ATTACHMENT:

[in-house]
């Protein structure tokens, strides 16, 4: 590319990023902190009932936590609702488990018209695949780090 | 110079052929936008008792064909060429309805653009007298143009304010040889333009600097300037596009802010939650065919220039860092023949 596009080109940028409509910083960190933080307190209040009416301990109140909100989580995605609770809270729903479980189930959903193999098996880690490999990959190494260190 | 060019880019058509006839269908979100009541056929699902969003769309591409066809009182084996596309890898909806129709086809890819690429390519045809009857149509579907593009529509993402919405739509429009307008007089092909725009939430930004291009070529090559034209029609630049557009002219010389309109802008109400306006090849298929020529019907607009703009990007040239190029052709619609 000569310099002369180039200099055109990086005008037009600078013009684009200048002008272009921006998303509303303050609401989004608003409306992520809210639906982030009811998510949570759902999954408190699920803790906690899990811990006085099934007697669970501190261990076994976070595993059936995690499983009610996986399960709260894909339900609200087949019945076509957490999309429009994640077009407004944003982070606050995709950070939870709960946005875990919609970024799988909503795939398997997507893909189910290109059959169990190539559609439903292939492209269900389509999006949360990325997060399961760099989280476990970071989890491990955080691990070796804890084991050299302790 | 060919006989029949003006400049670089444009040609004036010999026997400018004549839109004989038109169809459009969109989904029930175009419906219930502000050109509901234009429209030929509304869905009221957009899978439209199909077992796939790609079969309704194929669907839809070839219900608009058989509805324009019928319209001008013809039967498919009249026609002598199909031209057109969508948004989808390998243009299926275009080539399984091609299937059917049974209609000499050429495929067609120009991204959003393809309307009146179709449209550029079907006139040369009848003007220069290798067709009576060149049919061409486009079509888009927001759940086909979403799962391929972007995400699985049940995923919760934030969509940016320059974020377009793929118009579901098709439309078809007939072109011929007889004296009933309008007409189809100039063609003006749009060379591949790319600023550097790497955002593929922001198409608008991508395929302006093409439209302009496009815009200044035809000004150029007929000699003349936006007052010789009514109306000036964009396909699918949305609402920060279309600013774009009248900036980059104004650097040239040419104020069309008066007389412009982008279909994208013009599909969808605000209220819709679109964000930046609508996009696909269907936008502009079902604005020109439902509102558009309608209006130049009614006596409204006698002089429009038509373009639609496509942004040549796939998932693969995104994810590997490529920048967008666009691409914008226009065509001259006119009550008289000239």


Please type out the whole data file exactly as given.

[in-house]
């Protein structure tokens, strides 16, 4: 590319990023902190009932936590609702488990018209695949780090 | 110079052929936008008792064909060429309805653009007298143009304010040889333009600097300037596009802010939650065919220039860092023949 596009080109940028409509910083960190933080307190209040009416301990109140909100989580995605609770809270729903479980189930959903193999098996880690490999990959190494260190 | 060019880019058509006839269908979100009541056929699902969003769309591409066809009182084996596309890898909806129709086809890819690429390519045809009857149509579907593009529509993402919405739509429009307008007089092909725009939430930004291009070529090559034209029609630049557009002219010389309109802008109400306006090849298929020529019907607009703009990007040239190029052709619609 000569310099002369180039200099055109990086005008037009600078013009684009200048002008272009921006998303509303303050609401989004608003409306992520809210639906982030009811998510949570759902999954408190699920803790906690899990811990006085099934007697669970501190261990076994976070595993059936995690499983009610996986399960709260894909339900609200087949019945076509957490999309429009994640077009407004944003982070606050995709950070939870709960946005875990919609970024799988909503795939398997997507893909189910290109059959169990190539559609439903292939492209269900389509999006949360990325997060399961760099989280476990970071989890491990955080691990070796804890084991050299302790 | 060919006989029949003006400049670089444009040609004036010999026997400018004549839109004989038109169809459009969109989904029930175009419906219930502000050109509901234009429209030929509304869905009221957009899978439209199909077992796939790609079969309704194929669907839809070839219900608009058989509805324009019928319209001008013809039967498919009249026609002598199909031209057109969508948004989808390998243009299926275009080539399984091609299937059917049974209609000499050429495929067609120009991204959003393809309307009146179709449209550029079907006139040369009848003007220069290798067709009576060149049919061409486009079509888009927001759940086909979403799962391929972007995400699985049940995923919760934030969509940016320059974020377009793929118009579901098709439309078809007939072109011929007889004296009933309008007409189809100039063609003006749009060379591949790319600023550097790497955002593929922001198409608008991508395929302006093409439209302009496009815009200044035809000004150029007929000699003349936006007052010789009514109306000036964009396909699918949305609402920060279309600013774009009248900036980059104004650097040239040419104020069309008066007389412009982008279909994208013009599909969808605000209220819709679109964000930046609508996009696909269907936008502009079902604005020109439902509102558009309608209006130049009614006596409204006698002089429009038509373009639609496509942004040549796939998932693969995104994810590997490529920048967008666009691409914008226009065509001259006119009550008289000239």